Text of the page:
The Limits Of Natural Law Originalism, Mikolaj Barczentewicz 2018 University College, University of Oxford

The Limits Of Natural Law Originalism, Mikolaj Barczentewicz

Notre Dame Law Review Online

In Enduring Originalism, Jeffrey Pojanowski and Kevin C. Walsh outline how originalism in constitutional interpretation can be grounded in modern natural law theory as developed by John Finnis. Their argument to that effect is powerful and constitutes a welcome addition both to natural law theory and to originalist theory. However, the authors chose to present their account as a superior alternative to, or modification of, the “positive” (“original law”) originalism of Stephen Sachs and William Baude. It is that aspect of the paper that I focus on in this short Essay. Contrary to their strong claims in that direction, Professors ...


What Can We Learn From Vulnerability Theory?, Phillip Rich 2018 Bowling Green State University

What Can We Learn From Vulnerability Theory?, Phillip Rich

Honors Projects

Martha Albertson Fineman frames philosophies of justice, freedom, equality, and human nature alongside original insights about the role of vulnerability and institutions in people’s lives to argue for increased government intervention. The conglomeration of these ideas form vulnerability theory, an emerging legal theory providing a loose framework for evaluating and creating public policy. The following article can be broken down into two parts. The first part defines vulnerability theory by identifying, evaluating, and discussing the interaction among the five major components of vulnerability theory: the rejection of the liberal subject in favor of a vulnerable subject, the universality and ...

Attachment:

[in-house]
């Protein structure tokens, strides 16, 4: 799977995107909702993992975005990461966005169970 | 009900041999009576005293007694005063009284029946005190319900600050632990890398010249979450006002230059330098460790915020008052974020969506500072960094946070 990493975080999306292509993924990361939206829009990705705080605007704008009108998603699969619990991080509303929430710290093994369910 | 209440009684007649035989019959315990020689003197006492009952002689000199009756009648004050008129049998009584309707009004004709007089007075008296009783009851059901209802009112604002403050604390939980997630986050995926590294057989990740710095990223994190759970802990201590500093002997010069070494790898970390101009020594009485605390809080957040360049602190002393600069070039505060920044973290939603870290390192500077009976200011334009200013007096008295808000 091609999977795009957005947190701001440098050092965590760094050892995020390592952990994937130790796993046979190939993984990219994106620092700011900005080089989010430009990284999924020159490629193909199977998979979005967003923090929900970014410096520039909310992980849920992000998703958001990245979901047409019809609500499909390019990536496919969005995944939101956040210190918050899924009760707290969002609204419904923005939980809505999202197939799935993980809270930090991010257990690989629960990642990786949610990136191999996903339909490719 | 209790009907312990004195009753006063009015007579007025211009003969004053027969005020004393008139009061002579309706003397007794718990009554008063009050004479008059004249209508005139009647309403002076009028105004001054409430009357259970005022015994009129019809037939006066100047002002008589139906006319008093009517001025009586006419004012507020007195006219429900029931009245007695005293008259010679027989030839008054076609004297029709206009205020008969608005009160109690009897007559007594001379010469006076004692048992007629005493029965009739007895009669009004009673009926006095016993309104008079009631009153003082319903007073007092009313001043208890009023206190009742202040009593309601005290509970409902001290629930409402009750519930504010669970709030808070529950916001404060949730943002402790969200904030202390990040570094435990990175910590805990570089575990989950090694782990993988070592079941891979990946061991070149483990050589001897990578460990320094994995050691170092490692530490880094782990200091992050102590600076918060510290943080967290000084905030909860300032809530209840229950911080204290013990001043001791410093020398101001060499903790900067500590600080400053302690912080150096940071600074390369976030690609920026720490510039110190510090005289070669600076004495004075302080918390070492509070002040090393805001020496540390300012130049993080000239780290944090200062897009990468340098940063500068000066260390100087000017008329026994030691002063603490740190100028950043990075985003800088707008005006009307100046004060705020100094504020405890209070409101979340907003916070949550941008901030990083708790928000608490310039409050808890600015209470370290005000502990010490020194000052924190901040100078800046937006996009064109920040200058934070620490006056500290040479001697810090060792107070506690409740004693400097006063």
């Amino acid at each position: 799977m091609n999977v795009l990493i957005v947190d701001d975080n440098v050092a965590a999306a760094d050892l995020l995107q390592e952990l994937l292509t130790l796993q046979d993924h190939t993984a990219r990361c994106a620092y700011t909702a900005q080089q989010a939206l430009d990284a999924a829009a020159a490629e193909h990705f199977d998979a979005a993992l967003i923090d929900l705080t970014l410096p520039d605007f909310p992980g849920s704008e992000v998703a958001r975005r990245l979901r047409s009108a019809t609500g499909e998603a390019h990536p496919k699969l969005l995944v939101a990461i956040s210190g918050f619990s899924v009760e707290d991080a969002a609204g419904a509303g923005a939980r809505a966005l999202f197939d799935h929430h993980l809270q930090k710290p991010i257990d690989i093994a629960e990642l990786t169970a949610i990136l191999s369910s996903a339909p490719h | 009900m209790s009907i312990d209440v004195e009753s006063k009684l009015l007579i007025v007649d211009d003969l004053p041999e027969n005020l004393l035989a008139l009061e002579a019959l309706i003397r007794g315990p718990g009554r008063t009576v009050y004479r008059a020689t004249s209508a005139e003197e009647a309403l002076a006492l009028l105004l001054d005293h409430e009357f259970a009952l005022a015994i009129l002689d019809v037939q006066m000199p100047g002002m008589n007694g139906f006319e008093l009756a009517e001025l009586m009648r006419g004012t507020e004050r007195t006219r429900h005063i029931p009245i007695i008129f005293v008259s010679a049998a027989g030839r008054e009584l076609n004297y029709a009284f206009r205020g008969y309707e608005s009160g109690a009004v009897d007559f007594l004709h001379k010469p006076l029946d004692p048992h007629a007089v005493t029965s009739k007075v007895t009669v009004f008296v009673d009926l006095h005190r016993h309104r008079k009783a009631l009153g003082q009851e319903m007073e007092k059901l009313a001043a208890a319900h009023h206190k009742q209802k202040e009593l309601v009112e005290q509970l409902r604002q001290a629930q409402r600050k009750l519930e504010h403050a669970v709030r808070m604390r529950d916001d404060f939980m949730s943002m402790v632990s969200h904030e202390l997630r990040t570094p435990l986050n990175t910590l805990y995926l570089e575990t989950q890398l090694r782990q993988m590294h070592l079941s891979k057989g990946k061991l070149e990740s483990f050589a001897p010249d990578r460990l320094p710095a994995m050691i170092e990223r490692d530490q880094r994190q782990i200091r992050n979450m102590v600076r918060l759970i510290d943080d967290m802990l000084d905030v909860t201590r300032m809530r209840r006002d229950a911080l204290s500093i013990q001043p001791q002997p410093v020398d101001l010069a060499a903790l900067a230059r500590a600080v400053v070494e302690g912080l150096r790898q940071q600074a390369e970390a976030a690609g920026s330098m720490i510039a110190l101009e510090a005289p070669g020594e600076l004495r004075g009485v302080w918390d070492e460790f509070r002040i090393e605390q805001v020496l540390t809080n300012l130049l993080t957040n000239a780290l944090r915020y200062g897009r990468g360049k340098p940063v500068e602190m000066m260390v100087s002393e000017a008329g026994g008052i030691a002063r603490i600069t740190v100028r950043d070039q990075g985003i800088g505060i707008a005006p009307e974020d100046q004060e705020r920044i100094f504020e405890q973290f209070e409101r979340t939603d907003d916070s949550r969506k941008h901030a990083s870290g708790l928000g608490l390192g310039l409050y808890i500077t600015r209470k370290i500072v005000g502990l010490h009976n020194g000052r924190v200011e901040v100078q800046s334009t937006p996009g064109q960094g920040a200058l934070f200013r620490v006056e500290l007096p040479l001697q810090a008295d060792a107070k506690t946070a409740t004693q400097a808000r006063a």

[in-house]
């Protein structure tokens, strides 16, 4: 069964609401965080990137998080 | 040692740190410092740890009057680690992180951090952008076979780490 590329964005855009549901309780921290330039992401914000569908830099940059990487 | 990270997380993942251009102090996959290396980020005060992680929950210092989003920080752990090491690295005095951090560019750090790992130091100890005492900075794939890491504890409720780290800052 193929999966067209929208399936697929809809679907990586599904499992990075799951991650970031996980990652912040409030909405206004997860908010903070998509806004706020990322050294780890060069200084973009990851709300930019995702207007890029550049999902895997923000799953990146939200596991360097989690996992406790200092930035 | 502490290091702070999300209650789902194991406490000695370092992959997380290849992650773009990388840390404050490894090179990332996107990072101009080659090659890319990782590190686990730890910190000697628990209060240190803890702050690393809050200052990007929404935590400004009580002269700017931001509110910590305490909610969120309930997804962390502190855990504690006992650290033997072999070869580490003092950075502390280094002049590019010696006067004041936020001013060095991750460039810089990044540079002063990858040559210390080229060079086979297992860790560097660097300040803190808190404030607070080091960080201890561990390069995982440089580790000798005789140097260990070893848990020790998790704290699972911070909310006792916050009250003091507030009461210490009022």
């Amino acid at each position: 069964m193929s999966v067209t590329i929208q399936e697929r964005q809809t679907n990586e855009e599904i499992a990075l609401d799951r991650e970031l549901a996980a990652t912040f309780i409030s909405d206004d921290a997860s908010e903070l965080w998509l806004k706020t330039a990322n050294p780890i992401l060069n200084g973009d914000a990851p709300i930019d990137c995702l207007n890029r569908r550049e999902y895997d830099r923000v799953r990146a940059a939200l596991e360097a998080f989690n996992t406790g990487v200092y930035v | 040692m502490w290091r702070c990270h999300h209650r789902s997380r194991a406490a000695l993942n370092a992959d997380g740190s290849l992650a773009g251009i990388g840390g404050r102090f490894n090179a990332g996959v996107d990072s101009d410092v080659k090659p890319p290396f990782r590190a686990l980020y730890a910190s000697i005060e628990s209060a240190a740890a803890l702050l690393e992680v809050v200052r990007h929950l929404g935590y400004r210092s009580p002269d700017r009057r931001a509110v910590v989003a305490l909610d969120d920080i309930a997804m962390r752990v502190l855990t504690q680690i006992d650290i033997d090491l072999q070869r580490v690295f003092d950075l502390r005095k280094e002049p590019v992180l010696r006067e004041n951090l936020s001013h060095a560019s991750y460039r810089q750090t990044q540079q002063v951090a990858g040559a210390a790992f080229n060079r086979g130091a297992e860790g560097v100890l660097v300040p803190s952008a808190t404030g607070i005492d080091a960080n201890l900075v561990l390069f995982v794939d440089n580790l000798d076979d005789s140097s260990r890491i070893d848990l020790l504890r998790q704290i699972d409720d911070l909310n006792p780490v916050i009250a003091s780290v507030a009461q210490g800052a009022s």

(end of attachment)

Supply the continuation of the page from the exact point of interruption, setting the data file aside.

Fiction In The Code: Reading Legislation As Literature, Thomas J. McSweeney 2018 William & Mary Law School

Fiction In The Code: Reading Legislation As Literature, Thomas J. Mcsweeney

Faculty Publications

One of the major branches of the field of law and literature is often described as "law as literature." Scholars of law as literature examine the law using the tools of literary analysis. The scholarship in this subfield is dominated by the discussion of narrative texts: confessions, victim-impact statements, and, above all, the judicial opinion. This article will argue that we can use some of the same tools to help us understand non-narrative texts, such as law codes and statutes. Genres create expectations. We do not expect a law code to be literary. Indeed, we tend to dissociate the law ...